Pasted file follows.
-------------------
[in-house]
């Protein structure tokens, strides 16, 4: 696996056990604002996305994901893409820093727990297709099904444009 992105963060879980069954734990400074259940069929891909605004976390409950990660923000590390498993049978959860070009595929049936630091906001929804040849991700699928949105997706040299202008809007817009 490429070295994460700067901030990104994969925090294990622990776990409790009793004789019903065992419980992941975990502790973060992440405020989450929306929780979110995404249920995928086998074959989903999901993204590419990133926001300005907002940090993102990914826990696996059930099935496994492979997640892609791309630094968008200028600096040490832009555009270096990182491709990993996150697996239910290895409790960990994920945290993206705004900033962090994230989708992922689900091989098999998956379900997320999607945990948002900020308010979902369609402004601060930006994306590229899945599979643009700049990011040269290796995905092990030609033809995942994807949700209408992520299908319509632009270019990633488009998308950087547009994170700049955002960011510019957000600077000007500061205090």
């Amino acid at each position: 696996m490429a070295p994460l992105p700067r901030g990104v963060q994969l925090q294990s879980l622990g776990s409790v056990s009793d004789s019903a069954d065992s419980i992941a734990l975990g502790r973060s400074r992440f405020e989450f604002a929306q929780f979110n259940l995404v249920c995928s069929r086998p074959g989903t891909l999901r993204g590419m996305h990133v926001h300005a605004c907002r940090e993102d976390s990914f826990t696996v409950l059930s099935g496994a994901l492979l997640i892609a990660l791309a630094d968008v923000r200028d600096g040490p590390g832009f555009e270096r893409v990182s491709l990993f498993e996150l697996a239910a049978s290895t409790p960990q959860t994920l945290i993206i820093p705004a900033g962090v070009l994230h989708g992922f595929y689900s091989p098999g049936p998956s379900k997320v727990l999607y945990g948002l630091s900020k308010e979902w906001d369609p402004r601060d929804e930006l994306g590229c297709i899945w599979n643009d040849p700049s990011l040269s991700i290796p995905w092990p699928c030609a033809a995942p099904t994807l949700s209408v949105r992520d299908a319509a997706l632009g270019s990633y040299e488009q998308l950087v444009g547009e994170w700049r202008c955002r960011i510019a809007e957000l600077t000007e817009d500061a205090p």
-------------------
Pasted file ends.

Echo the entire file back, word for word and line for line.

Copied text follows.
[in-house]
């Protein structure tokens, strides 16, 4: 696996056990604002996305994901893409820093727990297709099904444009 992105963060879980069954734990400074259940069929891909605004976390409950990660923000590390498993049978959860070009595929049936630091906001929804040849991700699928949105997706040299202008809007817009 490429070295994460700067901030990104994969925090294990622990776990409790009793004789019903065992419980992941975990502790973060992440405020989450929306929780979110995404249920995928086998074959989903999901993204590419990133926001300005907002940090993102990914826990696996059930099935496994492979997640892609791309630094968008200028600096040490832009555009270096990182491709990993996150697996239910290895409790960990994920945290993206705004900033962090994230989708992922689900091989098999998956379900997320999607945990948002900020308010979902369609402004601060930006994306590229899945599979643009700049990011040269290796995905092990030609033809995942994807949700209408992520299908319509632009270019990633488009998308950087547009994170700049955002960011510019957000600077000007500061205090």
């Amino acid at each position: 696996m490429a070295p994460l992105p700067r901030g990104v963060q994969l925090q294990s879980l622990g776990s409790v056990s009793d004789s019903a069954d065992s419980i992941a734990l975990g502790r973060s400074r992440f405020e989450f604002a929306q929780f979110n259940l995404v249920c995928s069929r086998p074959g989903t891909l999901r993204g590419m996305h990133v926001h300005a605004c907002r940090e993102d976390s990914f826990t696996v409950l059930s099935g496994a994901l492979l997640i892609a990660l791309a630094d968008v923000r200028d600096g040490p590390g832009f555009e270096r893409v990182s491709l990993f498993e996150l697996a239910a049978s290895t409790p960990q959860t994920l945290i993206i820093p705004a900033g962090v070009l994230h989708g992922f595929y689900s091989p098999g049936p998956s379900k997320v727990l999607y945990g948002l630091s900020k308010e979902w906001d369609p402004r601060d929804e930006l994306g590229c297709i899945w599979n643009d040849p700049s990011l040269s991700i290796p995905w092990p699928c030609a033809a995942p099904t994807l949700s209408v949105r992520d299908a319509a997706l632009g270019s990633y040299e488009q998308l950087v444009g547009e994170w700049r202008c955002r960011i510019a809007e957000l600077t000007e817009d500061a205090p």